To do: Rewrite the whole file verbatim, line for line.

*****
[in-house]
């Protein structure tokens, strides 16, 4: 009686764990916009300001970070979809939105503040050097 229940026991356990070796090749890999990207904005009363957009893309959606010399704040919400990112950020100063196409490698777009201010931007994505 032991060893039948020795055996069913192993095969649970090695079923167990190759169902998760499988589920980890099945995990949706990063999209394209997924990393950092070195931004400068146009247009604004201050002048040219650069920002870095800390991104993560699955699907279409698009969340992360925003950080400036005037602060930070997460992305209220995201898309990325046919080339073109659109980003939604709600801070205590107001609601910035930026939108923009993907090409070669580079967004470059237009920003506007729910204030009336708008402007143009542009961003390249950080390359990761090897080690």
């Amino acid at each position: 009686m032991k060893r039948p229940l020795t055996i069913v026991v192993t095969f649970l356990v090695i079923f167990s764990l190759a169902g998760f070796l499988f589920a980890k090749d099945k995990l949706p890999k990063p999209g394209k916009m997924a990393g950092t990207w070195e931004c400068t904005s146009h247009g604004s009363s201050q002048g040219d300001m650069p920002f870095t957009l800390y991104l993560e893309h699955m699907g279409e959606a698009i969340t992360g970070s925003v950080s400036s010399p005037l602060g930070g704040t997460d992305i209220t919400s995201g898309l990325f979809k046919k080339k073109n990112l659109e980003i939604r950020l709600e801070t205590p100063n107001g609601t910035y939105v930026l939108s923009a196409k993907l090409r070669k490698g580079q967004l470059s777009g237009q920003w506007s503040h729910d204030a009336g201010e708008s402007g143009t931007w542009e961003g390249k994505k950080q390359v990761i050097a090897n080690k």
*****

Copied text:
[in-house]
């Protein structure tokens, strides 16, 4: 009686764990916009300001970070979809939105503040050097 229940026991356990070796090749890999990207904005009363957009893309959606010399704040919400990112950020100063196409490698777009201010931007994505 032991060893039948020795055996069913192993095969649970090695079923167990190759169902998760499988589920980890099945995990949706990063999209394209997924990393950092070195931004400068146009247009604004201050002048040219650069920002870095800390991104993560699955699907279409698009969340992360925003950080400036005037602060930070997460992305209220995201898309990325046919080339073109659109980003939604709600801070205590107001609601910035930026939108923009993907090409070669580079967004470059237009920003506007729910204030009336708008402007143009542009961003390249950080390359990761090897080690």
């Amino acid at each position: 009686m032991k060893r039948p229940l020795t055996i069913v026991v192993t095969f649970l356990v090695i079923f167990s764990l190759a169902g998760f070796l499988f589920a980890k090749d099945k995990l949706p890999k990063p999209g394209k916009m997924a990393g950092t990207w070195e931004c400068t904005s146009h247009g604004s009363s201050q002048g040219d300001m650069p920002f870095t957009l800390y991104l993560e893309h699955m699907g279409e959606a698009i969340t992360g970070s925003v950080s400036s010399p005037l602060g930070g704040t997460d992305i209220t919400s995201g898309l990325f979809k046919k080339k073109n990112l659109e980003i939604r950020l709600e801070t205590p100063n107001g609601t910035y939105v930026l939108s923009a196409k993907l090409r070669k490698g580079q967004l470059s777009g237009q920003w506007s503040h729910d204030a009336g201010e708008s402007g143009t931007w542009e961003g390249k994505k950080q390359v990761i050097a090897n080690k």